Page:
Background: Non-communicable diseases (NCDs) have become an alarming health problem across the globe. The risk of developing those diseases begins in childhood and develops gradually under the influence of risk factors including obesity, hypertension, dyslipidemia, cigarette smoking and decreased physical activity. Therefore, this study aims to determine the level of knowledge, attitudes, and practices of the risk factors of lifestyle induced chronic diseases (non-communicable diseases) among secondary school students in Sharjah city. Methods: Five hundred and ninety-one school children, from grades 10 to 12, formed the study sample, using the multistage stratified cluster sampling method. Four governmental schools were chosen, for each gender. Data was collected through a pretested, close-ended questionnaire consisting of five sections; demographics, physical activity, diet, smoking and sleeping patterns. Frequencies and descriptive statistics were used to analyze data through SPSS 23. Results: The data showed 64.6% of students had low knowledge of risk factors of non-communicable diseases. Concerning physical activity, 58.2 % were physically inactive and females being less active than males. More than 2/3 of students didn’t fulfill the recommended daily intake of fruits and vegetables (75.9%). 8% reported to be smokers with cigarettes being the most encountered tobacco product. Conclusion: Our study has demonstrated a low level of knowledge and practices yet, positive attitudes towards risk factors of chronic diseases. We recommend implementation of thorough awareness campaigns through public health education about the risk factors of non-communicable diseases.

Keywords: Physical Activity, Knowledge, diet, Practices, attitudes, Non-communicable diseases, Smoking

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2 Assessment of Impact of Physiological and Biochemical Risk Factors on Type 2 Diabetes

Authors: V. Mathad, S. Shivprasad, P. Shivsharannappa, M. K. Patil

Abstract:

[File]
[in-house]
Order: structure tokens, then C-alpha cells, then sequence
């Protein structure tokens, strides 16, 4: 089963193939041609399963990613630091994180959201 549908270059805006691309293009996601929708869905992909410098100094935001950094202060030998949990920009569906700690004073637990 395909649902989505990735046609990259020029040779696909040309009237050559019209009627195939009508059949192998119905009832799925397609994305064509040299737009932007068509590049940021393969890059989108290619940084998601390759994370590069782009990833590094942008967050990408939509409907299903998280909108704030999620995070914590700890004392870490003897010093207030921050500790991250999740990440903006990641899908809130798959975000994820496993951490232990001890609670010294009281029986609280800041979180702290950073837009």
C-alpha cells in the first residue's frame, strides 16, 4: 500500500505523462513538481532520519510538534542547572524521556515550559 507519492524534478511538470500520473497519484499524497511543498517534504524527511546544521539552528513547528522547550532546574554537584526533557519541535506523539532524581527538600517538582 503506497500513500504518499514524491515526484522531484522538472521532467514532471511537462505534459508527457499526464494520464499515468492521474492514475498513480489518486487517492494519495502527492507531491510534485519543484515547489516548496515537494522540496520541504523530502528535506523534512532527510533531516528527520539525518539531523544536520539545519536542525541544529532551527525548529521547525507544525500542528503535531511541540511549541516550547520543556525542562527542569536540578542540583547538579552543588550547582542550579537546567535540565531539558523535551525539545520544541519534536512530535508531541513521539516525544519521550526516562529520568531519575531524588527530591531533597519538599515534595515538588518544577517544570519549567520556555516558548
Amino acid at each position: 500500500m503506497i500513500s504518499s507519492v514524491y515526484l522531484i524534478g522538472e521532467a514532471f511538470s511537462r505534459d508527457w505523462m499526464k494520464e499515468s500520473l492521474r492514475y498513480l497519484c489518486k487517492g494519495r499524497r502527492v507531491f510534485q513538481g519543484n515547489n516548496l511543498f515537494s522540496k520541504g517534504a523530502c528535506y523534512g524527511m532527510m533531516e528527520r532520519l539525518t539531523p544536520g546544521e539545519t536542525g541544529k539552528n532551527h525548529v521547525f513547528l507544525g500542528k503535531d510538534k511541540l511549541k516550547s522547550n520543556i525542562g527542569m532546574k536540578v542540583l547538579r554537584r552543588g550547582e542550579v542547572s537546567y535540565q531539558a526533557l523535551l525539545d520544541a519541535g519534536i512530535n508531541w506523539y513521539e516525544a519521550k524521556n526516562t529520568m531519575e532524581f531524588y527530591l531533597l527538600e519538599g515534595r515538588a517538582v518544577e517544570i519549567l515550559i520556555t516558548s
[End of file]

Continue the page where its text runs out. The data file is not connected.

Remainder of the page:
Introduction: Non-communicable diseases are emerging diseases in India. Government of India launched National Programme for Prevention and Control of Cardiovascular Diseases, Cancer and Stroke (NPCDCS) during the year 2008. The aim of the programme was to reduce the burden of non communicable diseases by health promotion and prompt treatment. Objective: The present study was intended to assess the impact of National Program for prevention and control of Cardiovascular Diseases, Diabetes, Cancer and Stroke Programme on biochemical and physiological factors influencing Type 2 diabetes in Kalaburagi District. Material and Method: NCD Clinic was established at District Hospital during April 2016. All the patients attending District Hospital Kalaburagi above the age of 30 years are screened for Non Communicable Diseases under NPCDCS Programme. A total sample of 7447 patients attending NCD Clinic situated at Kalaburagi district was assessed in this study. Pre structured and pretested schedule seeking information was obtained from all the patients by the counselor working under NPCDCS programme. All the Patients attending District Hospital were screened for Diabetes using Glucometer at NCD clinic. The suspected cases were further confirmed through Biochemical investigations like Fasting Blood glucose, HBA1c, Urine Glucose, Kidney Function test. SPSS 20 version was used for analysis of data. Chi square test, P values and odds ratio was used to study the association of factors. Results: A Total of 7447 patients attended NCD clinic during the year 2017-18 were analyzed, Diabetes was seen among 3028 individuals were as comorbidities along with Hypertension was seen among 757 individuals. The mean age of the population was 50 ± 2.84. 3440(46.2%) were males whereas Female constituted 4007(53.8%) of population. The incidence and prevalence of Diabetes being 8.6 and 12.8 respectively. Diabetes was more commonly seen during the age group of 40 to 69 years. Diabetes was significantly associated with Age group 40 to 69 years, obesity and female gender (p < 0.05). The risk of developing Hypertension and comorbidity conditions of hypertension and Diabetes was 1.224 and 1.305 times higher among males, whereas the risk of diabetes was 1.127 higher among females as compared to males. Conclusion: The screening for NCD has significantly increased after launching of NPCDCS programme. NCD was significantly associated with obesity, female gender, increased age as well as comorbid conditions like hypertension and tuberculosis.